Ask a thousand Americans what is special about the Christmas season, and you'll get at least a thousand answers. But you'll hear some common themes: cheer, family, gifts, music, and -- from Christians at least -- the birth of Christ. During last week's ceremony to light the U.S. Capitol Christmas tree, Congressman Jared Huffman (D-Calif.) offered an answer you probably haven't heard before: public lands. "This year's tree is a symbol of the beauty and the importance of our nation's public lands, and it's a reminder of our responsibility to conserve public lands so that everyone, including future generations, can continue to enjoy them."
If you're like me, your first reaction might be, what do public lands have to do with Christmas? But I think Huffman sincerely believed what he said -- and that he chose his words very carefully. Huffman identifies as a "humanist," one of a very few members Congress who openly profess no belief in God. Huffman was not there to celebrate Christmas in particular or the holiday season in general, but to "celebrate this Christmas tree." The U.S. Capitol erects a Christmas tree each year from a different national forest, and this year it happened to come from Huffman's district.
In answering one question -- why Huffman is celebrating public lands at a Christmas tree lighting -- we've raised another, better question. Why was an openly non-Christian member of Congress participating in a Christmas celebration? Let me be clear; I mean no insult to Mr. Huffman. In fact, he deserves more credit for openly avowing his humanism than many members who, for political expediency, claim a faith they don't really believe in. One bedrock principle of religious freedom is that honest, open disagreement is preferable to hypocritical, enforced conformity.
I mean rather, what's the point of secularized observances of religious holidays? What, exactly, is being celebrated by those who don't share the religion in question? Why would a Jew observe Diwali, or a Lutheran observe Ramadan? Why would a humanist observe Christmas? There's more basis for celebrating when your team wins the Super Bowl than for celebrating a festival for a religion you don't believe in. At least you can point to something that happened. At Christmas, Christians celebrate the birth of Jesus Christ,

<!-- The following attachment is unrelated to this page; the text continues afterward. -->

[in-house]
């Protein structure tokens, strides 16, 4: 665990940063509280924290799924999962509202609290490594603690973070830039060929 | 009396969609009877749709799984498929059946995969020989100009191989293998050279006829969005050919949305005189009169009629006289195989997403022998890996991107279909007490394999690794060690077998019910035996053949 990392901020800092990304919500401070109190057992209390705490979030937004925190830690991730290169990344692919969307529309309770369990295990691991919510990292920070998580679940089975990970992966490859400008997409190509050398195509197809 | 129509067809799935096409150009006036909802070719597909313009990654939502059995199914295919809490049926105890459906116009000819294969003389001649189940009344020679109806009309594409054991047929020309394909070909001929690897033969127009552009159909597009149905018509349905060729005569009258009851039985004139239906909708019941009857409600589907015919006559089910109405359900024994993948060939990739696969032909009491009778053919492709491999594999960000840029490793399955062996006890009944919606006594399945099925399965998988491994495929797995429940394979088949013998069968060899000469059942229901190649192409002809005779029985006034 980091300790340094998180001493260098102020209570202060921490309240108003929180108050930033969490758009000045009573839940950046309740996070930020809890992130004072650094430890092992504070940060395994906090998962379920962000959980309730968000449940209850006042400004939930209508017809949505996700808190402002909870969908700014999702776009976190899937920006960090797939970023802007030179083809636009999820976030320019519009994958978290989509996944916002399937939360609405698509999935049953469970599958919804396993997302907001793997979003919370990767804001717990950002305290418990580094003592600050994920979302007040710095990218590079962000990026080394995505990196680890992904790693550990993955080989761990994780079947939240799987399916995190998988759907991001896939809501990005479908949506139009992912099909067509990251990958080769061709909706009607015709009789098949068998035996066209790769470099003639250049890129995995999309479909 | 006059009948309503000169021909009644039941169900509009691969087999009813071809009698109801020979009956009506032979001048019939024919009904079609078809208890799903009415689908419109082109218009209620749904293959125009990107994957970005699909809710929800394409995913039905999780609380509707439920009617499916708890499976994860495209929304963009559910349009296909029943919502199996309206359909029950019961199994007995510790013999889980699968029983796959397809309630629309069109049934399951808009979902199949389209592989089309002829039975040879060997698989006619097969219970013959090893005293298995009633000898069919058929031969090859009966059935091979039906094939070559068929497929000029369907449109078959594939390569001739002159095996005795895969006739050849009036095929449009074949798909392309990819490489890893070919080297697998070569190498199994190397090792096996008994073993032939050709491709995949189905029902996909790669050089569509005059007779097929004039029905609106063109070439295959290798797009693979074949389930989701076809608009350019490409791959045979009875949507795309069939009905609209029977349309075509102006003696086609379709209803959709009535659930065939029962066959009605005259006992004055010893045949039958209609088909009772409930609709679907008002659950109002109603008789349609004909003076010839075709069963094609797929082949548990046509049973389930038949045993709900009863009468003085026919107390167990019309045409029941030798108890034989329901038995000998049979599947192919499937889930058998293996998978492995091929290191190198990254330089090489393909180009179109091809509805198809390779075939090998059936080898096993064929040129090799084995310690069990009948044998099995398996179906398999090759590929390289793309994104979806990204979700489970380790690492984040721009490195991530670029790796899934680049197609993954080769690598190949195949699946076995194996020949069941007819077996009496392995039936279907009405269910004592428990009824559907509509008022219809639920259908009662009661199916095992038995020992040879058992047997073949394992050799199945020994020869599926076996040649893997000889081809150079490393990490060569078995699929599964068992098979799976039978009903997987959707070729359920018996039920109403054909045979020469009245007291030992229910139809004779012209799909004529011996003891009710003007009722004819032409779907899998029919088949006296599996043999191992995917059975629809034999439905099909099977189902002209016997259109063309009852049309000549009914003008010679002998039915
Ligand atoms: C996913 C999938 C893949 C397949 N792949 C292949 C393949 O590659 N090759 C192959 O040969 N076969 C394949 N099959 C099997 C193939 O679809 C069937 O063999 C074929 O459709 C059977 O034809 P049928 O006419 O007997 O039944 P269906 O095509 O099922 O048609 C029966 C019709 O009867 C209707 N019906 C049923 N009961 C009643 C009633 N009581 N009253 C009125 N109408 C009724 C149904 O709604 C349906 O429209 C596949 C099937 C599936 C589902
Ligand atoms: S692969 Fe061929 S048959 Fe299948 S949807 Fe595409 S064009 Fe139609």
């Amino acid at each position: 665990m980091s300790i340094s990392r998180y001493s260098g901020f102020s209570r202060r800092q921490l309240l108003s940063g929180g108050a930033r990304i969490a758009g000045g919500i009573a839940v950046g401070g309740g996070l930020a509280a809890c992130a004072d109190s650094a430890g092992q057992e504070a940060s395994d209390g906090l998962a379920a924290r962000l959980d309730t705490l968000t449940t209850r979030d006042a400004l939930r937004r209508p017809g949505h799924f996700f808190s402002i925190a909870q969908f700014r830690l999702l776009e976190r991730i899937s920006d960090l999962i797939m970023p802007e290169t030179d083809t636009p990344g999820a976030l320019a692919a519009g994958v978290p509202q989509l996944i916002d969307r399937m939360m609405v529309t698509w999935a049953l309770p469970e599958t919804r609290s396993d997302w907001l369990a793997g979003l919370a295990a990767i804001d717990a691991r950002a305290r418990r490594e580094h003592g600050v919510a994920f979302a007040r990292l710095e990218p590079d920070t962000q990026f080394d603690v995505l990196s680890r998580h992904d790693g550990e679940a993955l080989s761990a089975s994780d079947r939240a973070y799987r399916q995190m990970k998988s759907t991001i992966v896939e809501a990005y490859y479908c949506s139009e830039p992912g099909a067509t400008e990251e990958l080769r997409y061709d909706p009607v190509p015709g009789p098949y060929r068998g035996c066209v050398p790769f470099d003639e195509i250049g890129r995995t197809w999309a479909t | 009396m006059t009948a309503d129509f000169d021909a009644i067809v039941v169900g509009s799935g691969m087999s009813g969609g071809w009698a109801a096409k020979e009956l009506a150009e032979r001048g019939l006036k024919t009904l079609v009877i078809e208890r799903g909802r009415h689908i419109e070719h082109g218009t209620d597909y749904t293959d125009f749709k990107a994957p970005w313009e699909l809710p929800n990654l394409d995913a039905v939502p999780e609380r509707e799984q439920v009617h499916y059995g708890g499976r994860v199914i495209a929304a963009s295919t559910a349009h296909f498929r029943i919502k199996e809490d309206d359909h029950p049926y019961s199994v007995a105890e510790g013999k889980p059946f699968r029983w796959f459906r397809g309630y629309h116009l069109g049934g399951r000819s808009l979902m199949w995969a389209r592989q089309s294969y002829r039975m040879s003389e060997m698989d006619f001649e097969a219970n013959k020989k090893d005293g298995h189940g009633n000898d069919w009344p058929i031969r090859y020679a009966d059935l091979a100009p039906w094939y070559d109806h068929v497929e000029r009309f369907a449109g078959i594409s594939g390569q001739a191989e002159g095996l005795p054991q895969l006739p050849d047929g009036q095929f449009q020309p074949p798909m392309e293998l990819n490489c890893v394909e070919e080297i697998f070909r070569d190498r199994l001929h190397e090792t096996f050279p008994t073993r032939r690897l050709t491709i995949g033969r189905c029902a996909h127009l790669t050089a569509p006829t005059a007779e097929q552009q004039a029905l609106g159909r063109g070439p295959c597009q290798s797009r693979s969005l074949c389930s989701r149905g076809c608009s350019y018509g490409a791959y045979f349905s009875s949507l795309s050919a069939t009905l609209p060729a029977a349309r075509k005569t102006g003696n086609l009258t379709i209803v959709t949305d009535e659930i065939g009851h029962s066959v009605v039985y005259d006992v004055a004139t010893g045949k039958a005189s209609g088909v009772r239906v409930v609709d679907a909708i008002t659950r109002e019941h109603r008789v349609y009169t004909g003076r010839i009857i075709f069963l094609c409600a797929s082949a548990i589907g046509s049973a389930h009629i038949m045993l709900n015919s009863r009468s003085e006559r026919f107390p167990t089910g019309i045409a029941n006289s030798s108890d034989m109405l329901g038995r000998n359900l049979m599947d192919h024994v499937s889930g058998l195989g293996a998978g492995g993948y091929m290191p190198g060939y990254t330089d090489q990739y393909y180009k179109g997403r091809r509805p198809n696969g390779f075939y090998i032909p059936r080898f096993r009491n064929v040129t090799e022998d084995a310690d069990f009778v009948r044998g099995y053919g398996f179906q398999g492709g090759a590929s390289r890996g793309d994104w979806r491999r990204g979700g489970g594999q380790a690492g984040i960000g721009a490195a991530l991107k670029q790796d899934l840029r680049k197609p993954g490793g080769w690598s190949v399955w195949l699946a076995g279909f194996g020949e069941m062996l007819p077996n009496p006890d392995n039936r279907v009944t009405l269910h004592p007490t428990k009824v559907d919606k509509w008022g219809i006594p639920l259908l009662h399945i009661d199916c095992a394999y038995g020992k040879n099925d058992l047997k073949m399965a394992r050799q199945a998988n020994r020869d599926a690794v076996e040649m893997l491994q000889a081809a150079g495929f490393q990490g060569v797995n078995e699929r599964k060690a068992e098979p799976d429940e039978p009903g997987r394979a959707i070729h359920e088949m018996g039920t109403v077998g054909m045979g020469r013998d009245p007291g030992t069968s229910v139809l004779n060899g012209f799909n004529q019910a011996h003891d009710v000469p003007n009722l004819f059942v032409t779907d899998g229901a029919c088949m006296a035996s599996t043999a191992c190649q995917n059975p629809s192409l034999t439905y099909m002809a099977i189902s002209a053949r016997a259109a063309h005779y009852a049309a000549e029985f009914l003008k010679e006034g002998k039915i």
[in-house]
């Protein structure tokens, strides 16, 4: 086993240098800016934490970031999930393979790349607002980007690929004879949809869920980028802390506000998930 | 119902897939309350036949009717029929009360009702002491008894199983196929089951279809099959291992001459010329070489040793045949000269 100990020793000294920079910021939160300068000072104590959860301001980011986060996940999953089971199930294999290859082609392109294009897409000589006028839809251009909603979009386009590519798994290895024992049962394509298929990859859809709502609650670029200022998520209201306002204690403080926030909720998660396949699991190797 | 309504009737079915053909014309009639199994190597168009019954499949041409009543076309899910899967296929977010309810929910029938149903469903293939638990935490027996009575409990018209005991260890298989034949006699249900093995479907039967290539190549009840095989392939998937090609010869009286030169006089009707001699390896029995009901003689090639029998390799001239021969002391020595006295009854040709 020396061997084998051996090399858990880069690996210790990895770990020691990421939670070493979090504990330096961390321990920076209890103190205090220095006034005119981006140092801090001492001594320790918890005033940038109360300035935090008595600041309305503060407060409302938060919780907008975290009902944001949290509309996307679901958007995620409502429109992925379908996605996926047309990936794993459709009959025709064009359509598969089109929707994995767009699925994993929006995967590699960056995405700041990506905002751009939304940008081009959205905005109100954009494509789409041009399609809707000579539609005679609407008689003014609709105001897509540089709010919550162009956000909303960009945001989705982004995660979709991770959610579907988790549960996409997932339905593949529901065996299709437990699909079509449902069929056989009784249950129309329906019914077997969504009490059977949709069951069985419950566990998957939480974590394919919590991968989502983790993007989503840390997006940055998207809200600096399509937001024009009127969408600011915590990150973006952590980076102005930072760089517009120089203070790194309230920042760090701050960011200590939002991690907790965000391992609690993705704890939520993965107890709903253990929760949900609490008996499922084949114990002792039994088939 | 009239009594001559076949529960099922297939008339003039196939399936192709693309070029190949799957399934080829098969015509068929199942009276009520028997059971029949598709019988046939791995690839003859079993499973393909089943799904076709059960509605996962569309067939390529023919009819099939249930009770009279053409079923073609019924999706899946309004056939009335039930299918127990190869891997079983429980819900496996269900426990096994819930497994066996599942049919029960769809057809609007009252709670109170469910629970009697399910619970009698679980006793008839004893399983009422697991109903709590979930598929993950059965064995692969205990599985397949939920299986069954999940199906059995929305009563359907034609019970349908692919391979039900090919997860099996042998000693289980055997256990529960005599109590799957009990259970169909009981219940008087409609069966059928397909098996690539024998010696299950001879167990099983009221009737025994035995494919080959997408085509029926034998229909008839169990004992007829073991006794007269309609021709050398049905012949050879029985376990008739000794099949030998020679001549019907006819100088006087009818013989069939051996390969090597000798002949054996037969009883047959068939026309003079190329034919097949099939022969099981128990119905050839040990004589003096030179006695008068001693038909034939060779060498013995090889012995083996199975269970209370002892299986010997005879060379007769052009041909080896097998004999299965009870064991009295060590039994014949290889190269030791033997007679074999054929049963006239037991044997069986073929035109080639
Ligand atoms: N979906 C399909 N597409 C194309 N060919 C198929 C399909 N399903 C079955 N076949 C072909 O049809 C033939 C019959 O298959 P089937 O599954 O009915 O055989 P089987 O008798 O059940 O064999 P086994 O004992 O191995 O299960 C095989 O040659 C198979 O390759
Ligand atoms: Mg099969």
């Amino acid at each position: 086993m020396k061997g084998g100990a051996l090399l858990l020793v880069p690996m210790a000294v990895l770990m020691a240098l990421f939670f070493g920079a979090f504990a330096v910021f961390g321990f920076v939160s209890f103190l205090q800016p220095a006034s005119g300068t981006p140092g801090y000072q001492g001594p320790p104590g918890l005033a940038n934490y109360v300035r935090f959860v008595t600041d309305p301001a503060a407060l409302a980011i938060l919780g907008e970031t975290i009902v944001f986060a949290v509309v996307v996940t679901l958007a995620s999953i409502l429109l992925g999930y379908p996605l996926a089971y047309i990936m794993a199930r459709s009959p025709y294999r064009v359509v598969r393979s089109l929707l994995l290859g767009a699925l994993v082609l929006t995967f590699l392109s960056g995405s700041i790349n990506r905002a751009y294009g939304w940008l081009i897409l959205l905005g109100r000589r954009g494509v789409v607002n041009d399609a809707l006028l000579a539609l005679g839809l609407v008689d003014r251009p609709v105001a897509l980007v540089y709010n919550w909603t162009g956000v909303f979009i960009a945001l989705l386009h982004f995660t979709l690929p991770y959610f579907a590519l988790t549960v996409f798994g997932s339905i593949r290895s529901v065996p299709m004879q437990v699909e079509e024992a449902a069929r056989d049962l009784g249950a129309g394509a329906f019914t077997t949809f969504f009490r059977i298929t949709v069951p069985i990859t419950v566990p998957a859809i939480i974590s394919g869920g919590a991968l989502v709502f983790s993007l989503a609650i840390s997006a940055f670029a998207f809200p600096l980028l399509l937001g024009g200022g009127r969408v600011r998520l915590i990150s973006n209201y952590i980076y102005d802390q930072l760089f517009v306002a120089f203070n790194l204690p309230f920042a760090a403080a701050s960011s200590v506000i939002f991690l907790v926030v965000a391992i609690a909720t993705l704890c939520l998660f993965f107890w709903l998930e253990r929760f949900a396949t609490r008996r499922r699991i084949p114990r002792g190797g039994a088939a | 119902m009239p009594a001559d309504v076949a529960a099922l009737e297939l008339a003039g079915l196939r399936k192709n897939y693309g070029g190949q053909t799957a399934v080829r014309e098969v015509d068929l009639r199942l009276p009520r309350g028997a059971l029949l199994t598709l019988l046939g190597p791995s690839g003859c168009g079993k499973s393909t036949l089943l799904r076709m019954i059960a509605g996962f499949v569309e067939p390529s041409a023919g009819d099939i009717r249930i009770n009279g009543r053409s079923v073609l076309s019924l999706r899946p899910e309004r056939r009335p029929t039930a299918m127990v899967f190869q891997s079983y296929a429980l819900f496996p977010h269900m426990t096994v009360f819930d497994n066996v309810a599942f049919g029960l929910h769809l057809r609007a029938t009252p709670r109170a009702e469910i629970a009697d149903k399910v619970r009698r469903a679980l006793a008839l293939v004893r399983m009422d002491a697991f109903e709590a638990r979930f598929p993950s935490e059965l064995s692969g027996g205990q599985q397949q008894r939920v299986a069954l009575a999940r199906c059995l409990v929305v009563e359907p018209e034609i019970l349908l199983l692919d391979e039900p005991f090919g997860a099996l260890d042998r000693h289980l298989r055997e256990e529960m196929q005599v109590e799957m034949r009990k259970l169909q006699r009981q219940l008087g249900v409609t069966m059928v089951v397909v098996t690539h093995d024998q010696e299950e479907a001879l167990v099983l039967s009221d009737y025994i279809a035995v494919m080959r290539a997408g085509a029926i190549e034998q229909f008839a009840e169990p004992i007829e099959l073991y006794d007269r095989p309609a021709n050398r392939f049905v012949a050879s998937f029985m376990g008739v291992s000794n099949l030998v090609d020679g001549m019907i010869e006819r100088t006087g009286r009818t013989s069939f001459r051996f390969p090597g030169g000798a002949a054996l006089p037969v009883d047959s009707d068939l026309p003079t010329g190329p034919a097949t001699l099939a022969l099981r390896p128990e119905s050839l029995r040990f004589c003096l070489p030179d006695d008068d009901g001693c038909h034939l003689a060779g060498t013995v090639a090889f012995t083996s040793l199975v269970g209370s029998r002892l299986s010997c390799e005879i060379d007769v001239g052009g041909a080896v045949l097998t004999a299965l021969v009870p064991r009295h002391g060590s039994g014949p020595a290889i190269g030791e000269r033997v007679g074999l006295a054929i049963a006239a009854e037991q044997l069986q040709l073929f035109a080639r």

who was conceived by the Holy Ghost,
born of the Virgin Mary,
suffered under Pontius Pilate,
was crucified, dead, and buried.
The third day he rose again from the dead.
He ascended into heaven,
and sits on the right hand of God the Father almighty.
From thence he shall come to judge the living and the dead.
If that didn't really happen -- all of it -- then Christians "are of all people most to be pitied." But we believe it really did happen, and that's why we celebrate at Christmastime -- not complain, not mourn, not apologize, but celebrate.
This also explains why there is a war on Christmas. When Christians celebrate the real reason for Christmas, we testify to the truth of the gospel. That pricks the consciences of those who "suppress the truth." If we are right to celebrate because we are in Christ, then they are right to mourn because they are not in Christ -- and vice versa.
Does this mean that Christians should perhaps tone down their public celebrations of Christmas, to avoid offending in an increasingly pluralistic culture? Not at all. We bring "good news of great joy that will be for all the people." There is no better time to witness to non-Christians. So give them gifts. Invite them to your family feast. Most importantly, tell them the reason why we celebrate Christmas.